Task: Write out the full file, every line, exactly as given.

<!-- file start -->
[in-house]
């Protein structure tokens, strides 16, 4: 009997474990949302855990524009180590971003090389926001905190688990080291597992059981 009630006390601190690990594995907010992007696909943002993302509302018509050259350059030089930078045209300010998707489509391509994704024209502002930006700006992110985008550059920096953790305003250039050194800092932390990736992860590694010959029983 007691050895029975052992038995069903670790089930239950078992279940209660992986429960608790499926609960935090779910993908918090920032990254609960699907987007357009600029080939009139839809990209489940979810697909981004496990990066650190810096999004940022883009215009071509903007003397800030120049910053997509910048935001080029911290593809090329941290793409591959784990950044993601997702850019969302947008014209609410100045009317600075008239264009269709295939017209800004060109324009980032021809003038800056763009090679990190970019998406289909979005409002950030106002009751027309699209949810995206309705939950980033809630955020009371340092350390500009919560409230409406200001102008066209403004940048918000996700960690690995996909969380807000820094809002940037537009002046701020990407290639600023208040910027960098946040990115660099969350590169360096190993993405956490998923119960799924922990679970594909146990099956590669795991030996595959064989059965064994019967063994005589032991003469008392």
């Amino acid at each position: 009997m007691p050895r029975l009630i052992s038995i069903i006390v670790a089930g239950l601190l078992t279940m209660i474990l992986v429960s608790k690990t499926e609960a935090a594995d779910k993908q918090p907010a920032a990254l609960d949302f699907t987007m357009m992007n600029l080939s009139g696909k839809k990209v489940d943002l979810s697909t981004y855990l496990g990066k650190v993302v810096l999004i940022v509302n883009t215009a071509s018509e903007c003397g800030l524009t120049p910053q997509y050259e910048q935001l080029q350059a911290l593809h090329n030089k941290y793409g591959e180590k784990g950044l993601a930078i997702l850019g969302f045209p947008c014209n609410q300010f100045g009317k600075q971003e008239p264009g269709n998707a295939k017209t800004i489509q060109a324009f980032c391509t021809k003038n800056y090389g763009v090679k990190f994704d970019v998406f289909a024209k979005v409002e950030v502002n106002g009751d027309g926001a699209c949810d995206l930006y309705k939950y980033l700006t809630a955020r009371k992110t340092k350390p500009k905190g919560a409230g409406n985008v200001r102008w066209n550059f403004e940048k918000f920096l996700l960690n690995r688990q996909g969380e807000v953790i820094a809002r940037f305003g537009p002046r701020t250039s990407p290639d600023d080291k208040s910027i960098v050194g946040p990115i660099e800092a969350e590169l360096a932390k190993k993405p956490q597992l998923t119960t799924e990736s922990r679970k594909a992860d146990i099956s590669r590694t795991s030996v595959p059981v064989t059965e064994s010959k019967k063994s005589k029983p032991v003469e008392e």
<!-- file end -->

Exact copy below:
[in-house]
């Protein structure tokens, strides 16, 4: 009997474990949302855990524009180590971003090389926001905190688990080291597992059981 009630006390601190690990594995907010992007696909943002993302509302018509050259350059030089930078045209300010998707489509391509994704024209502002930006700006992110985008550059920096953790305003250039050194800092932390990736992860590694010959029983 007691050895029975052992038995069903670790089930239950078992279940209660992986429960608790499926609960935090779910993908918090920032990254609960699907987007357009600029080939009139839809990209489940979810697909981004496990990066650190810096999004940022883009215009071509903007003397800030120049910053997509910048935001080029911290593809090329941290793409591959784990950044993601997702850019969302947008014209609410100045009317600075008239264009269709295939017209800004060109324009980032021809003038800056763009090679990190970019998406289909979005409002950030106002009751027309699209949810995206309705939950980033809630955020009371340092350390500009919560409230409406200001102008066209403004940048918000996700960690690995996909969380807000820094809002940037537009002046701020990407290639600023208040910027960098946040990115660099969350590169360096190993993405956490998923119960799924922990679970594909146990099956590669795991030996595959064989059965064994019967063994005589032991003469008392």
């Amino acid at each position: 009997m007691p050895r029975l009630i052992s038995i069903i006390v670790a089930g239950l601190l078992t279940m209660i474990l992986v429960s608790k690990t499926e609960a935090a594995d779910k993908q918090p907010a920032a990254l609960d949302f699907t987007m357009m992007n600029l080939s009139g696909k839809k990209v489940d943002l979810s697909t981004y855990l496990g990066k650190v993302v810096l999004i940022v509302n883009t215009a071509s018509e903007c003397g800030l524009t120049p910053q997509y050259e910048q935001l080029q350059a911290l593809h090329n030089k941290y793409g591959e180590k784990g950044l993601a930078i997702l850019g969302f045209p947008c014209n609410q300010f100045g009317k600075q971003e008239p264009g269709n998707a295939k017209t800004i489509q060109a324009f980032c391509t021809k003038n800056y090389g763009v090679k990190f994704d970019v998406f289909a024209k979005v409002e950030v502002n106002g009751d027309g926001a699209c949810d995206l930006y309705k939950y980033l700006t809630a955020r009371k992110t340092k350390p500009k905190g919560a409230g409406n985008v200001r102008w066209n550059f403004e940048k918000f920096l996700l960690n690995r688990q996909g969380e807000v953790i820094a809002r940037f305003g537009p002046r701020t250039s990407p290639d600023d080291k208040s910027i960098v050194g946040p990115i660099e800092a969350e590169l360096a932390k190993k993405p956490q597992l998923t119960t799924e990736s922990r679970k594909a992860d146990i099956s590669r590694t795991s030996v595959p059981v064989t059965e064994s010959k019967k063994s005589k029983p032991v003469e008392e």